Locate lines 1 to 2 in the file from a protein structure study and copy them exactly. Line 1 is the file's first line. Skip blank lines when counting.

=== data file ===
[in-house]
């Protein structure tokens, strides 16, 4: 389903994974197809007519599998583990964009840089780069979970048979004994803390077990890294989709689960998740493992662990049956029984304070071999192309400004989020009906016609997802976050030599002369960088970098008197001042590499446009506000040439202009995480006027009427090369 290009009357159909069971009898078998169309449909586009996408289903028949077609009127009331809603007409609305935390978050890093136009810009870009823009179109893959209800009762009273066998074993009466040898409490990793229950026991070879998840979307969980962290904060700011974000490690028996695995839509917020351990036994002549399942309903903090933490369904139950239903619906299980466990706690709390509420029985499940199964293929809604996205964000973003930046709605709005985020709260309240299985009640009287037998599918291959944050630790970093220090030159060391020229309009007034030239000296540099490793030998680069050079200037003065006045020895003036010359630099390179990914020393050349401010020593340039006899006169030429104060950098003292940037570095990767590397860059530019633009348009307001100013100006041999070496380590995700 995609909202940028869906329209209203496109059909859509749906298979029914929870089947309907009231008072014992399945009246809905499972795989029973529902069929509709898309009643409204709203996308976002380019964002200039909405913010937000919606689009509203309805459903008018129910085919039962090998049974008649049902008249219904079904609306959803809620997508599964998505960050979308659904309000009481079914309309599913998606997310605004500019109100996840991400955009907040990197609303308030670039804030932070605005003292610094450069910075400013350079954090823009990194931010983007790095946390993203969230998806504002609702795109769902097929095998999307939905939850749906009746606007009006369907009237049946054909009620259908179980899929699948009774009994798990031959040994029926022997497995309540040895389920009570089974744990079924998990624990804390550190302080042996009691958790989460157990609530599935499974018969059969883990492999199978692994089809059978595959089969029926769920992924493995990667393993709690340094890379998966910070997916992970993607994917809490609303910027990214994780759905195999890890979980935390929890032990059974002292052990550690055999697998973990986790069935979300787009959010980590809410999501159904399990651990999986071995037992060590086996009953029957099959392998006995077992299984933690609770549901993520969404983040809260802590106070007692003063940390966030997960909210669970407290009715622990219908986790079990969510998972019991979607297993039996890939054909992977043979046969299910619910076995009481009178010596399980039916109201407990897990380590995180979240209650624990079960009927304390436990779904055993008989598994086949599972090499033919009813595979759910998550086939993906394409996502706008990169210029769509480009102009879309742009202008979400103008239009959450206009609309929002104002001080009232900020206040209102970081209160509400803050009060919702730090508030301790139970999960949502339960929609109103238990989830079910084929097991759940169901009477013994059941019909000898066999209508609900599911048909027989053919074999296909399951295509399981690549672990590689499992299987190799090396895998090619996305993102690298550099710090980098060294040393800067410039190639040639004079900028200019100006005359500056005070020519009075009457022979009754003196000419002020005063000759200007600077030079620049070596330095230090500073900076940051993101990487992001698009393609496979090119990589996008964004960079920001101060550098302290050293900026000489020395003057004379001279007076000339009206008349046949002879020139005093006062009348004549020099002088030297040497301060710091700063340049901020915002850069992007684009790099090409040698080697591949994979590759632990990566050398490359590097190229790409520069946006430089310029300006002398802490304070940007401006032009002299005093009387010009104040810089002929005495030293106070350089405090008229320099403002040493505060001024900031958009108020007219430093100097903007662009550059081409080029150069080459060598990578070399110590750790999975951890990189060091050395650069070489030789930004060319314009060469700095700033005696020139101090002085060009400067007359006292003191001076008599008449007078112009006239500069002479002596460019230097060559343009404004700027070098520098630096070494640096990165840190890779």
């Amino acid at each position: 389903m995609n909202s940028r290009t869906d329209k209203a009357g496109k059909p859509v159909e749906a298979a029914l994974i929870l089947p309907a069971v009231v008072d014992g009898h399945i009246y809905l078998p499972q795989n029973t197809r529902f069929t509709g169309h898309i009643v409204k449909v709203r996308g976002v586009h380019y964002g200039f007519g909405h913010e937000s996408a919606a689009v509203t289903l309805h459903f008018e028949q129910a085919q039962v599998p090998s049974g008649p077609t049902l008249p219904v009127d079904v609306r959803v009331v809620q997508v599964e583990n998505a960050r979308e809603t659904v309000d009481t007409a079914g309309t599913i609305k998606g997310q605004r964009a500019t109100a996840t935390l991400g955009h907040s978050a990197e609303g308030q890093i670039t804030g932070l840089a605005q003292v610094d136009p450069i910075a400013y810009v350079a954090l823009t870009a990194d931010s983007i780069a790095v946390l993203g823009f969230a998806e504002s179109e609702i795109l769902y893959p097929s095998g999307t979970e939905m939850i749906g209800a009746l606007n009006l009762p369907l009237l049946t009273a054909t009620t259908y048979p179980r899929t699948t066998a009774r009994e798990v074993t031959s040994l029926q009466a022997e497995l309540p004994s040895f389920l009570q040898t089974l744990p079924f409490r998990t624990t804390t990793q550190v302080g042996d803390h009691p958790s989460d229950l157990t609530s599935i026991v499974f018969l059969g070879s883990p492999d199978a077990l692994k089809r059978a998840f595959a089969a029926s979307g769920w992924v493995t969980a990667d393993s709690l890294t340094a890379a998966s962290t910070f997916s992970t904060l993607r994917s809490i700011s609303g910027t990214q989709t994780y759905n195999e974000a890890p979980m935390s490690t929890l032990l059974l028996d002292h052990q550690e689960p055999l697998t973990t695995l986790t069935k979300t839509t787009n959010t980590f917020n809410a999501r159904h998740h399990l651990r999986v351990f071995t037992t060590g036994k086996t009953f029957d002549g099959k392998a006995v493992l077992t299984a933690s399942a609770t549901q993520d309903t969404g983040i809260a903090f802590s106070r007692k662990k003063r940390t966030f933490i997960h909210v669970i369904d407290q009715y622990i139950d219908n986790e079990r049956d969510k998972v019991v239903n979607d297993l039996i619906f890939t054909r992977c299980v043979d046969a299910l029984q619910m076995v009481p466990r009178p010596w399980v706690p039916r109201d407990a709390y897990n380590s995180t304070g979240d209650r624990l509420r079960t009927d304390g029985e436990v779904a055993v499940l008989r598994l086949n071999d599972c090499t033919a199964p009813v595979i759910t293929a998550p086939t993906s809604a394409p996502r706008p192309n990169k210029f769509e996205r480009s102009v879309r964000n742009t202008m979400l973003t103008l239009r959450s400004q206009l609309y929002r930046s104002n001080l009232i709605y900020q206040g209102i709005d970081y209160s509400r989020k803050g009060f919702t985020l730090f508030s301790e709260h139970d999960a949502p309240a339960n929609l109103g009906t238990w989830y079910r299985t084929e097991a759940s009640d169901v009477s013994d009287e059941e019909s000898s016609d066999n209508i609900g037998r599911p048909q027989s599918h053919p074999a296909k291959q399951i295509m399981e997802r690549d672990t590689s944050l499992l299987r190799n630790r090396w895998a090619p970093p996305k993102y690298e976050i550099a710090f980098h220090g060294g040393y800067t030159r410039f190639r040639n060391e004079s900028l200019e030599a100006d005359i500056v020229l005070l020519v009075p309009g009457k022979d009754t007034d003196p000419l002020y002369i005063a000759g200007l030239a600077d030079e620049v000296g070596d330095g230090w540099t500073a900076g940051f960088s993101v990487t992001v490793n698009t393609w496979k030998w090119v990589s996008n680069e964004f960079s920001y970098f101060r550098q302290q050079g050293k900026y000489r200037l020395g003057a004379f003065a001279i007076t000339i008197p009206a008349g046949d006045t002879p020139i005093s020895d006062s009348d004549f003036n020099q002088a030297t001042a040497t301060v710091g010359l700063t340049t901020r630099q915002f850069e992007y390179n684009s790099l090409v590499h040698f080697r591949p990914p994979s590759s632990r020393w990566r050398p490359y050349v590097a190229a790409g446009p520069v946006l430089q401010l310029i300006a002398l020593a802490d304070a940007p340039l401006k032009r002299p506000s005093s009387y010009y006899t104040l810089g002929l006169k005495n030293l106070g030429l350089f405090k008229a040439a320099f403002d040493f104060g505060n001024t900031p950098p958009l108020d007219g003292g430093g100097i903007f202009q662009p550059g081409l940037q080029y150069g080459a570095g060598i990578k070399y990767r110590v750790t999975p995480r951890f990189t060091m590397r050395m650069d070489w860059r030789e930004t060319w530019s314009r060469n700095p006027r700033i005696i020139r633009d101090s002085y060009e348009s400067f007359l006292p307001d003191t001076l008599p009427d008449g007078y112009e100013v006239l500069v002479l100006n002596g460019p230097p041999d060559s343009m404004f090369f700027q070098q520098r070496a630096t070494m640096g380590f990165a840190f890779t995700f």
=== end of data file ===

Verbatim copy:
[in-house]
């Protein structure tokens, strides 16, 4: 389903994974197809007519599998583990964009840089780069979970048979004994803390077990890294989709689960998740493992662990049956029984304070071999192309400004989020009906016609997802976050030599002369960088970098008197001042590499446009506000040439202009995480006027009427090369 290009009357159909069971009898078998169309449909586009996408289903028949077609009127009331809603007409609305935390978050890093136009810009870009823009179109893959209800009762009273066998074993009466040898409490990793229950026991070879998840979307969980962290904060700011974000490690028996695995839509917020351990036994002549399942309903903090933490369904139950239903619906299980466990706690709390509420029985499940199964293929809604996205964000973003930046709605709005985020709260309240299985009640009287037998599918291959944050630790970093220090030159060391020229309009007034030239000296540099490793030998680069050079200037003065006045020895003036010359630099390179990914020393050349401010020593340039006899006169030429104060950098003292940037570095990767590397860059530019633009348009307001100013100006041999070496380590995700 995609909202940028869906329209209203496109059909859509749906298979029914929870089947309907009231008072014992399945009246809905499972795989029973529902069929509709898309009643409204709203996308976002380019964002200039909405913010937000919606689009509203309805459903008018129910085919039962090998049974008649049902008249219904079904609306959803809620997508599964998505960050979308659904309000009481079914309309599913998606997310605004500019109100996840991400955009907040990197609303308030670039804030932070605005003292610094450069910075400013350079954090823009990194931010983007790095946390993203969230998806504002609702795109769902097929095998999307939905939850749906009746606007009006369907009237049946054909009620259908179980899929699948009774009994798990031959040994029926022997497995309540040895389920009570089974744990079924998990624990804390550190302080042996009691958790989460157990609530599935499974018969059969883990492999199978692994089809059978595959089969029926769920992924493995990667393993709690340094890379998966910070997916992970993607994917809490609303910027990214994780759905195999890890979980935390929890032990059974002292052990550690055999697998973990986790069935979300787009959010980590809410999501159904399990651990999986071995037992060590086996009953029957099959392998006995077992299984933690609770549901993520969404983040809260802590106070007692003063940390966030997960909210669970407290009715622990219908986790079990969510998972019991979607297993039996890939054909992977043979046969299910619910076995009481009178010596399980039916109201407990897990380590995180979240209650624990079960009927304390436990779904055993008989598994086949599972090499033919009813595979759910998550086939993906394409996502706008990169210029769509480009102009879309742009202008979400103008239009959450206009609309929002104002001080009232900020206040209102970081209160509400803050009060919702730090508030301790139970999960949502339960929609109103238990989830079910084929097991759940169901009477013994059941019909000898066999209508609900599911048909027989053919074999296909399951295509399981690549672990590689499992299987190799090396895998090619996305993102690298550099710090980098060294040393800067410039190639040639004079900028200019100006005359500056005070020519009075009457022979009754003196000419002020005063000759200007600077030079620049070596330095230090500073900076940051993101990487992001698009393609496979090119990589996008964004960079920001101060550098302290050293900026000489020395003057004379001279007076000339009206008349046949002879020139005093006062009348004549020099002088030297040497301060710091700063340049901020915002850069992007684009790099090409040698080697591949994979590759632990990566050398490359590097190229790409520069946006430089310029300006002398802490304070940007401006032009002299005093009387010009104040810089002929005495030293106070350089405090008229320099403002040493505060001024900031958009108020007219430093100097903007662009550059081409080029150069080459060598990578070399110590750790999975951890990189060091050395650069070489030789930004060319314009060469700095700033005696020139101090002085060009400067007359006292003191001076008599008449007078112009006239500069002479002596460019230097060559343009404004700027070098520098630096070494640096990165840190890779």